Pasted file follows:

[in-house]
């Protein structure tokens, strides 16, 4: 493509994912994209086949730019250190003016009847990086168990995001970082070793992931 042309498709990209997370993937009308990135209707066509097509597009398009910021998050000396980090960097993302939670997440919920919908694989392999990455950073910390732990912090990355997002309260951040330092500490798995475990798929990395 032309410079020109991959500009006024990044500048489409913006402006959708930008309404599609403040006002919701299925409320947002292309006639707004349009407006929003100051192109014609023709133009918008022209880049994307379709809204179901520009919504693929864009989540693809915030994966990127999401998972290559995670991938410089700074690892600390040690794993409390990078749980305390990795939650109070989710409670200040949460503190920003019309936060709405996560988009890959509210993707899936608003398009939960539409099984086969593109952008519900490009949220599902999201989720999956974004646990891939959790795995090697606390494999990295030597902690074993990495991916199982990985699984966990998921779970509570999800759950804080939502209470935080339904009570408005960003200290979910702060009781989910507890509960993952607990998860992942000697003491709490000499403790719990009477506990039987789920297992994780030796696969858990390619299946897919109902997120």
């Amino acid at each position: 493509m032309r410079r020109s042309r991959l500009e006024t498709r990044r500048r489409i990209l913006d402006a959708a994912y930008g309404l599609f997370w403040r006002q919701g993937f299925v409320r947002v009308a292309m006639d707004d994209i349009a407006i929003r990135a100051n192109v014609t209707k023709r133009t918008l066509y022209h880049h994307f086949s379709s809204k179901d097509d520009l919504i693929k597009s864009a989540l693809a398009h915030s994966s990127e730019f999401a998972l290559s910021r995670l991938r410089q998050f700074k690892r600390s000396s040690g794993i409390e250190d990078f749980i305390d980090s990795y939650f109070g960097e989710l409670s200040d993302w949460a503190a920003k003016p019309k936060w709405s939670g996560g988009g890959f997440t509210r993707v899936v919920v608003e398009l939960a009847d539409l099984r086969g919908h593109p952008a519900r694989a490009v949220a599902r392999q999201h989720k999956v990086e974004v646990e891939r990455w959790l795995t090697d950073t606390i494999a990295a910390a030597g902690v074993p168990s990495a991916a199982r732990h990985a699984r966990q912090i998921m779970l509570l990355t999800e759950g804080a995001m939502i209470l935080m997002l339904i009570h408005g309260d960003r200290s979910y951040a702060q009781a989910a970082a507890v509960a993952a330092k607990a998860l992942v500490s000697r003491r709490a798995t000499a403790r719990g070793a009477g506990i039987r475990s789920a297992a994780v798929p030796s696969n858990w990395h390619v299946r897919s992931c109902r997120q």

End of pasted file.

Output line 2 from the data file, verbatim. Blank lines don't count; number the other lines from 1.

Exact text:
């Protein structure tokens, strides 16, 4: 493509994912994209086949730019250190003016009847990086168990995001970082070793992931 042309498709990209997370993937009308990135209707066509097509597009398009910021998050000396980090960097993302939670997440919920919908694989392999990455950073910390732990912090990355997002309260951040330092500490798995475990798929990395 032309410079020109991959500009006024990044500048489409913006402006959708930008309404599609403040006002919701299925409320947002292309006639707004349009407006929003100051192109014609023709133009918008022209880049994307379709809204179901520009919504693929864009989540693809915030994966990127999401998972290559995670991938410089700074690892600390040690794993409390990078749980305390990795939650109070989710409670200040949460503190920003019309936060709405996560988009890959509210993707899936608003398009939960539409099984086969593109952008519900490009949220599902999201989720999956974004646990891939959790795995090697606390494999990295030597902690074993990495991916199982990985699984966990998921779970509570999800759950804080939502209470935080339904009570408005960003200290979910702060009781989910507890509960993952607990998860992942000697003491709490000499403790719990009477506990039987789920297992994780030796696969858990390619299946897919109902997120």